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mean the baronet and the rector, not our brothers—but the former, who hate each other all the year round, become quite loving at Christmas. I wrote to you last year how the abominable horse-racing rector was in the habit of preaching clumsy sermons at us at church, and how Sir Pitt snored in answer—when Miss Crawley arrives there is no such thing as quarreling heard of—the Hall visits the Rectory, and rice versá—the parson and the baronet talk about the pigs and the poachers, and the county business, in the most affable manner, and without quarreling in their cups, I believe -indeed Miss Crawley won't hear of their quarreling, and vows that she will leave her money to the Shropshire Crawleys if they offend her. If they were clever people those Shropshire Crawleys they might have it all, I think; but the Shropshire Crawley is a clergyman like his Hampshire cousin, and mortally offended Miss Crawley (who had fled thither in a fit of rage against her impracticable brethren) by some strait-laced notions of morality. He would have prayers in the house, I believe.
“Our sermon-books are shut up when Miss Crawley arrives, and Mr. Pitt, whom she abominates, finds it convenient to go to town. On the other hand, the young dandy, blood, I believe, is the term, Captain Crawlay makes his appearance, and I suppose you would like to know what sort of a person he is.
“Well, he is a very large young dandy. He is six feet high, and speaks with a great voice; and swears a great deal; and orders about the servants, who all adore him nevertheless; for he is very generous of his money, and the domestics will do anything for him. Last week the keepers almost killed a bailiff and his man who came down from London to arrest the Captain, and who were found lurking about the Park wallthey beat them, ducked them, and were going to shoot them for poachers, but the baronet interfered.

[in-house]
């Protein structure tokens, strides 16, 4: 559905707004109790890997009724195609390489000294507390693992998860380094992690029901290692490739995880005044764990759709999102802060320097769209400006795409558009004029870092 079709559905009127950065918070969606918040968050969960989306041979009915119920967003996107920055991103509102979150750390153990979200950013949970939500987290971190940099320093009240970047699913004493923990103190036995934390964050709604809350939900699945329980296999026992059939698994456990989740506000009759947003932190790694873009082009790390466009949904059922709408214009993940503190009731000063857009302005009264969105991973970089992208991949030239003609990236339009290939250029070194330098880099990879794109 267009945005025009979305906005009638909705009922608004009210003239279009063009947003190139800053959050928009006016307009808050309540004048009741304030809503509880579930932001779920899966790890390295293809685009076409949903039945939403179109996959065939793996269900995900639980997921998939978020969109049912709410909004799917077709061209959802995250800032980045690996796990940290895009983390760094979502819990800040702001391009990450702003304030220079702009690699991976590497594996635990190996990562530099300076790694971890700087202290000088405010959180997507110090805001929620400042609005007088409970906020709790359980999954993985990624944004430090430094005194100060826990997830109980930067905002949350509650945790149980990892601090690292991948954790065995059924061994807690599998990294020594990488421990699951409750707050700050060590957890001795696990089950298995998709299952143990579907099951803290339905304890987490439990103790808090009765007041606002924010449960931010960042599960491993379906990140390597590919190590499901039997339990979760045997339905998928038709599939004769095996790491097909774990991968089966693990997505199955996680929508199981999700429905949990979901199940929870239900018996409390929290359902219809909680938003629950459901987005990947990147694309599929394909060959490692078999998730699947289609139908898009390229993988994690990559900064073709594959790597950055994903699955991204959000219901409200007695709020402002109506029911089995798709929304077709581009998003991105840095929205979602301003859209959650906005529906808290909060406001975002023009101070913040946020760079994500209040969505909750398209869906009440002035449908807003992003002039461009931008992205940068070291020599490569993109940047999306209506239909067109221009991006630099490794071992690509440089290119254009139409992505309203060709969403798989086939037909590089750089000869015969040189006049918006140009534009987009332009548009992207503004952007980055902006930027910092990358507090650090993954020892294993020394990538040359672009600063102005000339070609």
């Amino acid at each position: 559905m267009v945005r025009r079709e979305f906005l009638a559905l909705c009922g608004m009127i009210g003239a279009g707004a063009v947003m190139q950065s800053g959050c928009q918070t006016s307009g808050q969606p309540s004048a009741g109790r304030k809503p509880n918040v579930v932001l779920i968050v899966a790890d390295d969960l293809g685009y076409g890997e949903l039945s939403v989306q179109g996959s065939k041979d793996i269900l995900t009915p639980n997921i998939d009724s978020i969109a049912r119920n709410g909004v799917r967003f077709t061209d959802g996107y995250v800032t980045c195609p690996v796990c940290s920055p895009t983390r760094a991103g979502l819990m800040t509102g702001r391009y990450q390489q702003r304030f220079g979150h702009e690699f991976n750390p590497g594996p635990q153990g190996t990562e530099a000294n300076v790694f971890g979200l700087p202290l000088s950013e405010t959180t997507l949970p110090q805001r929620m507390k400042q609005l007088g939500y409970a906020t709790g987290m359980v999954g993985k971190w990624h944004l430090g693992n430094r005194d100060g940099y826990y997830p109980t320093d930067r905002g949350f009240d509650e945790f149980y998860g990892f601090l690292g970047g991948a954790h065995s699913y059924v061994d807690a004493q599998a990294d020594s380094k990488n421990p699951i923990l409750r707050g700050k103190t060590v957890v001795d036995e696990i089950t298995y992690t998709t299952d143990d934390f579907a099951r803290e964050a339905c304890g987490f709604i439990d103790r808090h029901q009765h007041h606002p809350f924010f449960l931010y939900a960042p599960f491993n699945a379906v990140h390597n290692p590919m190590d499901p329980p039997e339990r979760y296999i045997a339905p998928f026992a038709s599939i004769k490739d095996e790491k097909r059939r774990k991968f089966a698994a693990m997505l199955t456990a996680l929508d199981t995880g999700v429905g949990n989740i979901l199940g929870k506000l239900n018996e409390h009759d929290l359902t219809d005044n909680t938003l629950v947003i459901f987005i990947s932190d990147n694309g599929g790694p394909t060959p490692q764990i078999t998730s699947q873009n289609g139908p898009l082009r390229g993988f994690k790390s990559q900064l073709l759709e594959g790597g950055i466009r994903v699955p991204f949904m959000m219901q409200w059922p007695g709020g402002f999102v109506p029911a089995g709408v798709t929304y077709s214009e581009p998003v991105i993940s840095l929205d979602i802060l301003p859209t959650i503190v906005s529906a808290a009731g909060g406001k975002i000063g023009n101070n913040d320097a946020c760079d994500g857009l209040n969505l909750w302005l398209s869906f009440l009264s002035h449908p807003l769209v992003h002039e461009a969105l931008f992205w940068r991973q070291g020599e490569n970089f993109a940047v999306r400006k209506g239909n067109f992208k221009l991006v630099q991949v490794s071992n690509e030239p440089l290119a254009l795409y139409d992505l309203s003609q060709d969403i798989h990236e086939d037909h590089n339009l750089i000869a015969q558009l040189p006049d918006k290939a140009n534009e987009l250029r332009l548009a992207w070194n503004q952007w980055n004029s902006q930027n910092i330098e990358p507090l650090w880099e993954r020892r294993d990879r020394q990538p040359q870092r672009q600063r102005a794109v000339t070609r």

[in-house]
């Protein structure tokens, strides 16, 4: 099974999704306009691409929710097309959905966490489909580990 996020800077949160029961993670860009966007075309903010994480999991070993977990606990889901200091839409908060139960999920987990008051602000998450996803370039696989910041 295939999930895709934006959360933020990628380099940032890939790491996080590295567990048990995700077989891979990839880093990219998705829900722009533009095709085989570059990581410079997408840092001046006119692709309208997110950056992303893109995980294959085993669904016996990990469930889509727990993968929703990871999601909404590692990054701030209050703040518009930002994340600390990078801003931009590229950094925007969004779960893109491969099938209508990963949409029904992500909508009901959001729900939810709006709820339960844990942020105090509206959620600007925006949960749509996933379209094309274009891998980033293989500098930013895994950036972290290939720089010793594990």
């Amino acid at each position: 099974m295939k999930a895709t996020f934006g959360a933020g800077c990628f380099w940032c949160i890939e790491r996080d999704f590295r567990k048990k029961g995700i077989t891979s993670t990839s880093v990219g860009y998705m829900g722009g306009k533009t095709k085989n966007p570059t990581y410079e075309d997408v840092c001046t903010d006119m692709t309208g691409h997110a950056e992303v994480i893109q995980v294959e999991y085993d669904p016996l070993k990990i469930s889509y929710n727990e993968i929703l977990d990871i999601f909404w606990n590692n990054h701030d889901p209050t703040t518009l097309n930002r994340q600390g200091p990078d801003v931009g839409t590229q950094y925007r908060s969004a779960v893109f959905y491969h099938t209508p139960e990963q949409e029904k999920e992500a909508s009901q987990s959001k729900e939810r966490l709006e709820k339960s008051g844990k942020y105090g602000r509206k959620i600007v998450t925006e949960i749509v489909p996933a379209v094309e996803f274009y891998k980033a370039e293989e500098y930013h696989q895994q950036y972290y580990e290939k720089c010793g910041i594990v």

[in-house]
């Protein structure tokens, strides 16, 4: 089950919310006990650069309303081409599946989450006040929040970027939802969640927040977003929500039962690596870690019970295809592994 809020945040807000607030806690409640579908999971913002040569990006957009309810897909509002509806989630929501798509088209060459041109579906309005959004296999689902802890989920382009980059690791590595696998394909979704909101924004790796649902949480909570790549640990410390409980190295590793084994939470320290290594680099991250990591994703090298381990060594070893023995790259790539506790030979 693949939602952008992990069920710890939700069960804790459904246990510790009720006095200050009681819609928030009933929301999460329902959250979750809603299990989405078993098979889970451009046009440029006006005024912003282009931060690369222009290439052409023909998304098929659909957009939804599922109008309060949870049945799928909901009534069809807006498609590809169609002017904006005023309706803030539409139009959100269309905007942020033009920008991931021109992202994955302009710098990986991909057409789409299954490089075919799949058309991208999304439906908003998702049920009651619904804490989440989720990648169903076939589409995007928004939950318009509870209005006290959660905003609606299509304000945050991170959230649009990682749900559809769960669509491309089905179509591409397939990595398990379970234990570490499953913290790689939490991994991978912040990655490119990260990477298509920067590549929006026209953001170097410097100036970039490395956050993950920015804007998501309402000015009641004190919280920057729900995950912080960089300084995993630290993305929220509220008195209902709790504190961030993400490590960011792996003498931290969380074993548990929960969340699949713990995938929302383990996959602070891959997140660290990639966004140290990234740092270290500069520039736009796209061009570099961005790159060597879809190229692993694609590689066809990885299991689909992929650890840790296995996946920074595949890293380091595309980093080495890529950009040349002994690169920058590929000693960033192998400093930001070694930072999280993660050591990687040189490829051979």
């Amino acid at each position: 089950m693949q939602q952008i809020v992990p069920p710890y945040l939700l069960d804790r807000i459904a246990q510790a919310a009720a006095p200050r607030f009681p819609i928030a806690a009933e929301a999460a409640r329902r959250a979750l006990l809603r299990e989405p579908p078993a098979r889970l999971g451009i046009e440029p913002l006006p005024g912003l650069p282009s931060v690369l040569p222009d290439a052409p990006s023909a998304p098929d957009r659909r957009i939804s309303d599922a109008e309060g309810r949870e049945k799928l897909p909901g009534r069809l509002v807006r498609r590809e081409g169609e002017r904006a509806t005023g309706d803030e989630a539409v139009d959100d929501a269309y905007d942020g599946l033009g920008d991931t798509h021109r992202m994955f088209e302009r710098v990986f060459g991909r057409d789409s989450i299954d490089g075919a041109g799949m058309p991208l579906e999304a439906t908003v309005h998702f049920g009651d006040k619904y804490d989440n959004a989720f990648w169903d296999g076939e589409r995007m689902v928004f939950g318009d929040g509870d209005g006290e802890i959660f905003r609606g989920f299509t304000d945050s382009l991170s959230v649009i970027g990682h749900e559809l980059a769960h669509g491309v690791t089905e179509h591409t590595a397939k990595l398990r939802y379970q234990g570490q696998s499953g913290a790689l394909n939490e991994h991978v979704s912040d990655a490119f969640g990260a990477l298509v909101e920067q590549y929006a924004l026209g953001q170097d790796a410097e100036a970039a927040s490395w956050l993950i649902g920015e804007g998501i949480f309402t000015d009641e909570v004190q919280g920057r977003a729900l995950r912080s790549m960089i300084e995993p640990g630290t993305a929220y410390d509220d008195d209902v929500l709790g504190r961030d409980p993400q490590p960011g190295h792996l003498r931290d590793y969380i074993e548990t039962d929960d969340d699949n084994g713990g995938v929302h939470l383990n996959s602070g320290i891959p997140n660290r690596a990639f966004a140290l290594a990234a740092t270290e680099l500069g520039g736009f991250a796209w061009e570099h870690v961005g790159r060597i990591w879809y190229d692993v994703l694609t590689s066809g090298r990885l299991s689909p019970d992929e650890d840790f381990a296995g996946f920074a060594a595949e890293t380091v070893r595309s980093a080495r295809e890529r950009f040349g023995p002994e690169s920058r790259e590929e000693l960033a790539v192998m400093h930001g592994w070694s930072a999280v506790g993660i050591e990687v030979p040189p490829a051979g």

" The Captain has a hearty contempt for his father, I can see, and calls him an old put, an old snob, an old chaw-bacon, and numberless other pretty names. He has a dreadful reputation among the ladies. He brings his hunters home with him, lives with the Squires of the county, asks whom he pleases to dinner, and Sir Pitt dares not say no, for fear of offending Miss Crawley, and missing his legacy when she dies of her apoplexy. Shall I tell you a compliment the Captain paid me? I must, it is so pretty. One evening we actually had a dance; there was Sir Huddleston Fuddleston and his family, Sir Giles Wapshot and his young ladies, and I don't know how many more.
Well, I heard him say— By jove, she's a neat little filly!' meaning your humble servant; and he did me the honour to dance two country-dances with me. He gets on pretty gaily with the young Squires, with whom he drinks, bets, rides and talks about hunting and shooting ; but he says the country girls are bores ; indeed, I don't think he is far wrong. You should see the contempt with which they look down on poor me! When they dance I sit and play the piano very demurely; but the other night coming in rather flushed from the dining-room, and seeing me employed in this way, he swore out loud that I was the best dancer in the room, and took a great oath that he would have the fiddlers from Mudbury:
“I'll go and play a country-dance,' said Mrs. Bute Crawley, very readily (she is a little, black-faced old woman in a turban, rather crooked, and with very twinkling eyes); and after the Captain and your poor little Rebecca had performed a dance together, do you know she actually did me
the honour to compliment me upon my steps ! Such a thing was never heard of before; the proud Mrs. Bute Crawley, first cousin to the Earl of Tiptoff, who won't condescend to visit Lady Crawley, except when her sister is in the country. Poor Lady Crawley ! during most part of these gaieties,' she is up stairs taking pills.